Yesterday, presidential candidate Hillary Clinton unveiled the first pillar in her climate and energy plan, including a target of 140 gigawatts of cumulative solar installed in the U.S. by 2020. This is the first specific solar capacity target issued by any candidate in the presidential race.
How Ambitious is the Target?
Clinton’s solar goal is no small task. Today, the U.S. is home to around 21 gigawattsdc of solar PV capacity, so this goal calls for a sevenfold increase over the next 5 and a half years.
Source: GTM Research
Our base case forecast, which assumes a current policy scenario, reaches nearly 70 gigawatts by the end of the decade. So Clinton’s goal would more than double our forecast.
This is a highly aggressive goal. Hillary Clinton wouldn’t take office until 2017, so her ability to impact the solar market would be restricted to a four-year period. Assuming our 2015-2016 forecasts are accurate, the U.S. will be home to around 38 gigawatts by the end of 2016, leaving another 102 gigawatts for the four years of Hillary’s presidential term. In other words, Clinton’s first term would need to see a market that installs more than 2.5 times the cumulative market size at date she takes office.
To be fair, by that metric President Obama will likely have achieved that same goal in his second term. At the end of 2012, cumulative solar PV capacity sat at 7.3 gigawatts, and we expect it to reach 38.3 gigawatts by the end of 2016 thanks to falling solar costs, a stable policy landscape and a wealth of solar innovation. Cumulative solar installations from 2013-2016 will be 31 gigawatts – more than four times the cumulative capacity through 2012.
Source: GTM Research
But the market’s growth during Obama’s second term is coming from a much smaller installed base. If you assume a steady growth rate throughout Clinton’s term, here’s how the annual installation picture might look.
Source: GTM Research, GTM/SEIA U.S. Solar Market Insight
So the size of the annual market in 2020 would have to be around 36 gigawatts, roughly equivalent to the size of the cumulative market on the day Hillary takes office.
Is It Achievable?
In short, yes, but with a few caveats. Clinton’s target can be reached if the U.S. solar market grows at an annual rate of 32 percent from 2017-2020. This is roughly on par with our projected 36 percent growth rate from 2013-2016. In other words, the market just needs to keep growing at the same rate for another four years.
But that won’t happen under business-as-usual conditions; hence the big difference between our 2020 forecast and Clinton’s goal. In my view, reaching this target requires two big changes and a host of smaller ones.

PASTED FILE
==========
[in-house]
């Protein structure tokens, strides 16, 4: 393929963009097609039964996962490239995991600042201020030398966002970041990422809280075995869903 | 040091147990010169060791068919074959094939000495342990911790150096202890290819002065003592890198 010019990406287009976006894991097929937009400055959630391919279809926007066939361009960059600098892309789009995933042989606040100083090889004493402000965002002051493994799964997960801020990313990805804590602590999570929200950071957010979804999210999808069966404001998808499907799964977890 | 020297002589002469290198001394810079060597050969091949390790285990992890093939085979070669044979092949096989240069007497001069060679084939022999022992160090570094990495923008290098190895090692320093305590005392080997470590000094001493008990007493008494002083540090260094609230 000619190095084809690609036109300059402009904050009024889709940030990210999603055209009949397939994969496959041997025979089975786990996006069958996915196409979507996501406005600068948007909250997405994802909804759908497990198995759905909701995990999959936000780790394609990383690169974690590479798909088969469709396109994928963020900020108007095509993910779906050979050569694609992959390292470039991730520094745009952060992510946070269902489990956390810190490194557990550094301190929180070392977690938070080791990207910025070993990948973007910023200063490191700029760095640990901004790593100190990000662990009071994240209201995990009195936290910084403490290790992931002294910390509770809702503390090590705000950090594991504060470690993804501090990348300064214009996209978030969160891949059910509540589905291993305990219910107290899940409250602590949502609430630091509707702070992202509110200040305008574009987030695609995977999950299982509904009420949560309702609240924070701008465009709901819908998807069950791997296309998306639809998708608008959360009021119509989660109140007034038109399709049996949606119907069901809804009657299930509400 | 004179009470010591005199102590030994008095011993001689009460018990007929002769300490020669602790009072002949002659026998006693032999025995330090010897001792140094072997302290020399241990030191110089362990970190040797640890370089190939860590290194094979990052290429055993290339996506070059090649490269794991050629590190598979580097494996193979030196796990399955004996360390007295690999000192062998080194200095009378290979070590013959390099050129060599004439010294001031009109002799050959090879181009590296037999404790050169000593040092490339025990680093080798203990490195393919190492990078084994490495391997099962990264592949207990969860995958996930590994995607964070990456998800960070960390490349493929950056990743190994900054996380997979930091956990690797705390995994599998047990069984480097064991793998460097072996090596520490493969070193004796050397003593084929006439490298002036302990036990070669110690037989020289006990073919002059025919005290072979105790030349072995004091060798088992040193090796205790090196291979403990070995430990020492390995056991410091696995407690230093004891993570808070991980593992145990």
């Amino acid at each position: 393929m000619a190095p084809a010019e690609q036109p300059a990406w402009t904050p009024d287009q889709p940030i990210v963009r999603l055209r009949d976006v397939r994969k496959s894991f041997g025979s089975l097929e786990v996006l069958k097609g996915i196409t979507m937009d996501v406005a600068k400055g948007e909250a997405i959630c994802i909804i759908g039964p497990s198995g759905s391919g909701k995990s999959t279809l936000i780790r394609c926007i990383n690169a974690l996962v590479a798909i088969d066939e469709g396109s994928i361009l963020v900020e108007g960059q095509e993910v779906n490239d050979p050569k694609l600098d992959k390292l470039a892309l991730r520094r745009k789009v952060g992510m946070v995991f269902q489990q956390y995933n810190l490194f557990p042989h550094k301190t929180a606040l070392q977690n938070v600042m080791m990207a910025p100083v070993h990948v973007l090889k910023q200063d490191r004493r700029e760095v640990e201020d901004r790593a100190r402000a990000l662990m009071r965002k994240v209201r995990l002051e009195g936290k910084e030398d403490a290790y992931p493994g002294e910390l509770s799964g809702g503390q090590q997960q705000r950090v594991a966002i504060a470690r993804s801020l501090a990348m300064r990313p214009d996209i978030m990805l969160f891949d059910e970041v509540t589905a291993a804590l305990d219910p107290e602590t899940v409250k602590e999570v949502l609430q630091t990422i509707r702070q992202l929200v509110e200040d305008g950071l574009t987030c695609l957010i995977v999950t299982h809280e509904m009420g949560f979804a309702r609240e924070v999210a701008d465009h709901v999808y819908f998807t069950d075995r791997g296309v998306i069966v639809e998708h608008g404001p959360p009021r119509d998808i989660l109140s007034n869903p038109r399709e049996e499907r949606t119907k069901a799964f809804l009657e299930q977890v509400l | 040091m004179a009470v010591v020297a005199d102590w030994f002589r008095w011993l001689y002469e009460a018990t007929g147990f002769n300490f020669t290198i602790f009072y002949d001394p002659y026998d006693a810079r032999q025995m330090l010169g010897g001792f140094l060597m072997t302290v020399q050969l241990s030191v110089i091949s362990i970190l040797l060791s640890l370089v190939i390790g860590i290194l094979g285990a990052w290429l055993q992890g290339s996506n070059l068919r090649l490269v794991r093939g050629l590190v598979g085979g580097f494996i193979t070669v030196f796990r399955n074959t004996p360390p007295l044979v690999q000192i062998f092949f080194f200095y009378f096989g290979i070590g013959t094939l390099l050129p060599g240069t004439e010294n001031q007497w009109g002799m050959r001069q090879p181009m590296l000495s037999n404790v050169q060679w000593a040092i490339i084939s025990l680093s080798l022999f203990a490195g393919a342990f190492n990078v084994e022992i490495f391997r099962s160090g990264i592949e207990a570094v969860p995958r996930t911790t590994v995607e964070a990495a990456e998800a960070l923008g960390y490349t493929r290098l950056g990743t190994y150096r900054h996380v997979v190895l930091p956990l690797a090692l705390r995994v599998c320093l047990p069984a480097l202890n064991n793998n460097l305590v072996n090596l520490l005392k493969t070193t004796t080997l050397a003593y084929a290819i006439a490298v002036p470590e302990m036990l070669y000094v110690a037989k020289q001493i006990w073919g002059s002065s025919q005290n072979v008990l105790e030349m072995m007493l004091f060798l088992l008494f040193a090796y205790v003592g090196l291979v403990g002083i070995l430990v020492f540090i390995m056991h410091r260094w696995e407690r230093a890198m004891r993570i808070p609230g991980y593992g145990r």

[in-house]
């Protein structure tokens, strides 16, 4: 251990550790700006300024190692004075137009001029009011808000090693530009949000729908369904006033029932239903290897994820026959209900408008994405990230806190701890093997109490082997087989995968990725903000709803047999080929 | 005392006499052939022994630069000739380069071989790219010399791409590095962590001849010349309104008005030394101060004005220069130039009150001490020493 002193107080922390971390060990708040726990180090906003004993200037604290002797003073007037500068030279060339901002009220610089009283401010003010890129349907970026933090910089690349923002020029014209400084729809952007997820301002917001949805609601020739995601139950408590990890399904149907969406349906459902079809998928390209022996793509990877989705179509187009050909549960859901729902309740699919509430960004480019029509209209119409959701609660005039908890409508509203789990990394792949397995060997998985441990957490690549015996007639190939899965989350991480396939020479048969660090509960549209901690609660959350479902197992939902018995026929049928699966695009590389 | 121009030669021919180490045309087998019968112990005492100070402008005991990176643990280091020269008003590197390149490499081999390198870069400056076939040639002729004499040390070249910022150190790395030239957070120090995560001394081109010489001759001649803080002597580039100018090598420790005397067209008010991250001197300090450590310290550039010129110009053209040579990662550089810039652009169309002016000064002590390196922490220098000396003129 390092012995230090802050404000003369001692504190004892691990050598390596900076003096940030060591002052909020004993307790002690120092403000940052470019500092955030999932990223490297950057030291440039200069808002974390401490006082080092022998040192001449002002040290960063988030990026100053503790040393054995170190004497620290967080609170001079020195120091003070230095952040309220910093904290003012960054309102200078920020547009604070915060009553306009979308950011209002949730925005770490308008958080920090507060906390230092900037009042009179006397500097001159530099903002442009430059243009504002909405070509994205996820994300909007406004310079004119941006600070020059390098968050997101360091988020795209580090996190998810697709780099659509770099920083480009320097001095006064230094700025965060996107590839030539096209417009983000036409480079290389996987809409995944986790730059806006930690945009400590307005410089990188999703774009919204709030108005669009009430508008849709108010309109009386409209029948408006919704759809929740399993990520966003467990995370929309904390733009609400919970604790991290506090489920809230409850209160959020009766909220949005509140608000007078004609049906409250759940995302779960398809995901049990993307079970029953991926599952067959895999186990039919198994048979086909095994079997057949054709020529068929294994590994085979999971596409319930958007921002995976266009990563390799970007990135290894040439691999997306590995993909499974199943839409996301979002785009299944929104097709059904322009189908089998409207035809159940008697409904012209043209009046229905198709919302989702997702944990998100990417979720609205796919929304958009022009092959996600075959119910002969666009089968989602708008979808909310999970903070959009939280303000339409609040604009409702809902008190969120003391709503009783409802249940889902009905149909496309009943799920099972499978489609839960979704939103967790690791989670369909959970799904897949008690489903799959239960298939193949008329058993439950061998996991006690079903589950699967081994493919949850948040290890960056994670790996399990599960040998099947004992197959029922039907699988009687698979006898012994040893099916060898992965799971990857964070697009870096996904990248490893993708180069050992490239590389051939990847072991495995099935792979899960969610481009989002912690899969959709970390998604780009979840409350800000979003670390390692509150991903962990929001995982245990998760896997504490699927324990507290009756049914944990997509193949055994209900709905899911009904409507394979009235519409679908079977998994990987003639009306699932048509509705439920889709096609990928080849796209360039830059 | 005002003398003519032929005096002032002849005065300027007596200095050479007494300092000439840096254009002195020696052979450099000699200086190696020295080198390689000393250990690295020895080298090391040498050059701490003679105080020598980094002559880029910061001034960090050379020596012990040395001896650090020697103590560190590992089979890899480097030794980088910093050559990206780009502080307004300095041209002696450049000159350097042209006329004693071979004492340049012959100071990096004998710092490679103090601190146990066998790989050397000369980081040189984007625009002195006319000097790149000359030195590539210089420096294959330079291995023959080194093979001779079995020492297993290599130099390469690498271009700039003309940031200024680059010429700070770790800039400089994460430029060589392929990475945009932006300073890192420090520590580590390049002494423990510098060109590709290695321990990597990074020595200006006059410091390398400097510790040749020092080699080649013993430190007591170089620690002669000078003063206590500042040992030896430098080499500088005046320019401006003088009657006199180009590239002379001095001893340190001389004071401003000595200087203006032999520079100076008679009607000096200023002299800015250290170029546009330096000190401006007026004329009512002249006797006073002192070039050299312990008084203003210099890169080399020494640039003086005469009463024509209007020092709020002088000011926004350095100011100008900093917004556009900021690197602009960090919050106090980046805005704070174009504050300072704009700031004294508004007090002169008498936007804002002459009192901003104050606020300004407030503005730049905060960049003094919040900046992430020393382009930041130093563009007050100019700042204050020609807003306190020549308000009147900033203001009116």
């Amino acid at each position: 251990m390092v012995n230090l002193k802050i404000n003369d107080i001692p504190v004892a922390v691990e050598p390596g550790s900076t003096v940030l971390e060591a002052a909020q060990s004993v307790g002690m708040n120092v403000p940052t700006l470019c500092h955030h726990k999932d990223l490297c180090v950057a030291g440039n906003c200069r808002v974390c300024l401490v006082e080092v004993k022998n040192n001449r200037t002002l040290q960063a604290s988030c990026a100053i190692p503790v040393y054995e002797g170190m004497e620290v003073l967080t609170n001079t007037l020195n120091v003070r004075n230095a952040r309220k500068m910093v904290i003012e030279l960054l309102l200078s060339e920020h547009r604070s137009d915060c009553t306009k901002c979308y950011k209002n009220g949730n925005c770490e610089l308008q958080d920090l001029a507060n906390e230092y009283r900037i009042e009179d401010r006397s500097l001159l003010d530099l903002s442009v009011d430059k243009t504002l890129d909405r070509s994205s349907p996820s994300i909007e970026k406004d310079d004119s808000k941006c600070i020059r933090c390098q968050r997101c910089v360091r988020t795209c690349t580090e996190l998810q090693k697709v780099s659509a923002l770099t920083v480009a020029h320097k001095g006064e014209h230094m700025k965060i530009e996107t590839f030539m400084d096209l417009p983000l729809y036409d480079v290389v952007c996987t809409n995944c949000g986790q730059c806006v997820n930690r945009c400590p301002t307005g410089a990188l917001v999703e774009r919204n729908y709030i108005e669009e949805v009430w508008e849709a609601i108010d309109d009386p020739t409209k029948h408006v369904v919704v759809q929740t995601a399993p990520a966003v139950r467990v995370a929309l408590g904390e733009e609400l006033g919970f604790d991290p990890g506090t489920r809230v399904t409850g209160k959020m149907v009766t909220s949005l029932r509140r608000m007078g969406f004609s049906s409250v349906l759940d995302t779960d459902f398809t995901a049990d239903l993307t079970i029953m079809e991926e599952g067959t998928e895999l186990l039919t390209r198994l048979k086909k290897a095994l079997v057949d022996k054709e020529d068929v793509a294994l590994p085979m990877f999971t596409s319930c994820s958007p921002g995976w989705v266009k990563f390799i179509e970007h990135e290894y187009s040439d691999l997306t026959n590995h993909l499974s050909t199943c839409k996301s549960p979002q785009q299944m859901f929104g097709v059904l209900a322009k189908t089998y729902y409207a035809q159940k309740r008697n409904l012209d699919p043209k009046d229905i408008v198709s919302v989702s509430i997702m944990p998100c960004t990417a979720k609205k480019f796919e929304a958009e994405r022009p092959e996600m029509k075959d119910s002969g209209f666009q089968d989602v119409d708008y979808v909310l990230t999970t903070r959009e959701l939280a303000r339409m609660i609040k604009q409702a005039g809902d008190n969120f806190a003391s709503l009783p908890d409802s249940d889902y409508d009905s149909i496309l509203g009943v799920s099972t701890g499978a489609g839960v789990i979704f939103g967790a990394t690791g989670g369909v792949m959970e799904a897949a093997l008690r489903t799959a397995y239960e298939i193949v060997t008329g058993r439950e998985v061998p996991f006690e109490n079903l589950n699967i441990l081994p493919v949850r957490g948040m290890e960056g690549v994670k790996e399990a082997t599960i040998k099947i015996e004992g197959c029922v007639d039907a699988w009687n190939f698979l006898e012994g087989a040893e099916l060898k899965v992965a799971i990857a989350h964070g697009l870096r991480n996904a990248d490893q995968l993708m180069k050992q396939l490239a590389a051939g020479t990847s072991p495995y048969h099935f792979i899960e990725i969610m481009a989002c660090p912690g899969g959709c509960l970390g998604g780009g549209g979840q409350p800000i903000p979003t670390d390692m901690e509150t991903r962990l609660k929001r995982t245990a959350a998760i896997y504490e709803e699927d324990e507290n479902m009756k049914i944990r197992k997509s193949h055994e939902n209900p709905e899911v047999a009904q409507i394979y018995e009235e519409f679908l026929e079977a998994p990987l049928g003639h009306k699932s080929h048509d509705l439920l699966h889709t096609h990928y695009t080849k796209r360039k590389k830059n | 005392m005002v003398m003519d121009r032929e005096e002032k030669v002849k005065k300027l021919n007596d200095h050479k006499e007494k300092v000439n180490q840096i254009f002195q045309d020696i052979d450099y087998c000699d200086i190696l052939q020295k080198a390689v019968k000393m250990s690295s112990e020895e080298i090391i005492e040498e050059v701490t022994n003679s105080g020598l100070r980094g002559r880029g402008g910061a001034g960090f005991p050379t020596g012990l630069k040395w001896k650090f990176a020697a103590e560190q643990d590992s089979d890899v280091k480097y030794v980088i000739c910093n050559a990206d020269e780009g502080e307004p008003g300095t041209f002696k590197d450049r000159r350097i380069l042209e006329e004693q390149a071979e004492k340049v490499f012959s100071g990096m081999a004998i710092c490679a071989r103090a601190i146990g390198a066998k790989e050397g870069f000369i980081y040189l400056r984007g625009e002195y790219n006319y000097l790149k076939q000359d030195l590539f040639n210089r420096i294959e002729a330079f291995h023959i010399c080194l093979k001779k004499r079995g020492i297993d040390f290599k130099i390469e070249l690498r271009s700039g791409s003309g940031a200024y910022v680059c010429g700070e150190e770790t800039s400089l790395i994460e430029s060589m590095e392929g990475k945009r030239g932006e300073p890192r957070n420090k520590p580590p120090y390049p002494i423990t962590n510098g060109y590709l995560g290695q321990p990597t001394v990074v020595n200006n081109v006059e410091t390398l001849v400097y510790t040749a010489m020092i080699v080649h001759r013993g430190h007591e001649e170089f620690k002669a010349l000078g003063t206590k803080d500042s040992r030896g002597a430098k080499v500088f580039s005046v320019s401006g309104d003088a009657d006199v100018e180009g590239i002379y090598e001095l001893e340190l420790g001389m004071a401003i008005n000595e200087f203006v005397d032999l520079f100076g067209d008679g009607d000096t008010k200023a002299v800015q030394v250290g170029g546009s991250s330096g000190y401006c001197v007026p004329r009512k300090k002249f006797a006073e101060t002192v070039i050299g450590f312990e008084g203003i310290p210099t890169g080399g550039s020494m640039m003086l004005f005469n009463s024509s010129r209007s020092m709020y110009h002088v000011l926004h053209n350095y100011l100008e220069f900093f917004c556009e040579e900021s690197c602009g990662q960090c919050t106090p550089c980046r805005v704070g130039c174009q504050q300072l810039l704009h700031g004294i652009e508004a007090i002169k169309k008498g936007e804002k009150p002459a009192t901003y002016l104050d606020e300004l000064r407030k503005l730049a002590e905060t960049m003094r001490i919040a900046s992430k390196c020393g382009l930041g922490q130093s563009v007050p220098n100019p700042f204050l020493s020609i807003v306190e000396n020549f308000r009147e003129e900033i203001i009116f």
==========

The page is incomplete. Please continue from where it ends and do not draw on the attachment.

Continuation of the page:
- ITC Extension: The biggest swing factor in the market is the extension (or lack thereof) of the 30 percent federal Investment Tax Credit, which is scheduled to expire at the end of 2016. Although precipitous declines in solar costs will undoubtedly help the market weather the 2017 storm if the credit is not extended, a 30 percent growth rate from 2016 to 2017 amidst ITC expiration is almost impossible to conceive.
- Clean Power Plan: Toward the end of the timeframe (2018-2020), the Clean Power Plan could begin to spark solar development in many parts of the country where the market is currently absent — if it is upheld and implemented expeditiously. Through Q1 2015, fully 70 percent of all solar capacity in the U.S. came from four states — California, Arizona, New Jersey and North Carolina. But a 140 gigawatt target requires a much more geographically diverse landscape.
- Municipal- and State-Level Activity: Many of the most important solar market drivers are at the local, utility or state level. This includes permitting, interconnection, incentives, electricity rates, RPS standards, net energy metering rules, and more. Every revision to one of these mechanisms, especially in the 20 core solar states, impacts demand and would be vital to achieving the 140 goal.
- Solar Costs: Apart from political and regulatory drivers, solar market growth is contingent on rapid cost reductions. Even in today’s environment of relatively stable module prices, the cost to install solar is continually falling through a mixture of hardware and soft cost reductions. Faster-than-expected cost reductions could be the biggest factor of all.
For the most part, this is exactly what Clinton’s fact sheet proposes. It mentions tax incentive extensions (read: ITC), solar access programs (read: community solar), and a Solar X-Prize to support communities that cut red tape. It also includes a variety of other proposals, most of which would either marginally support the solar market (e.g. renewable energy expansion on public lands) or have a significant but longer-term impact (investment in clean energy R&D).
Campaign goals are only so valuable, but this one is interesting because it presents perhaps the highest achievable target for solar in the U.S. for the rest of the decade.
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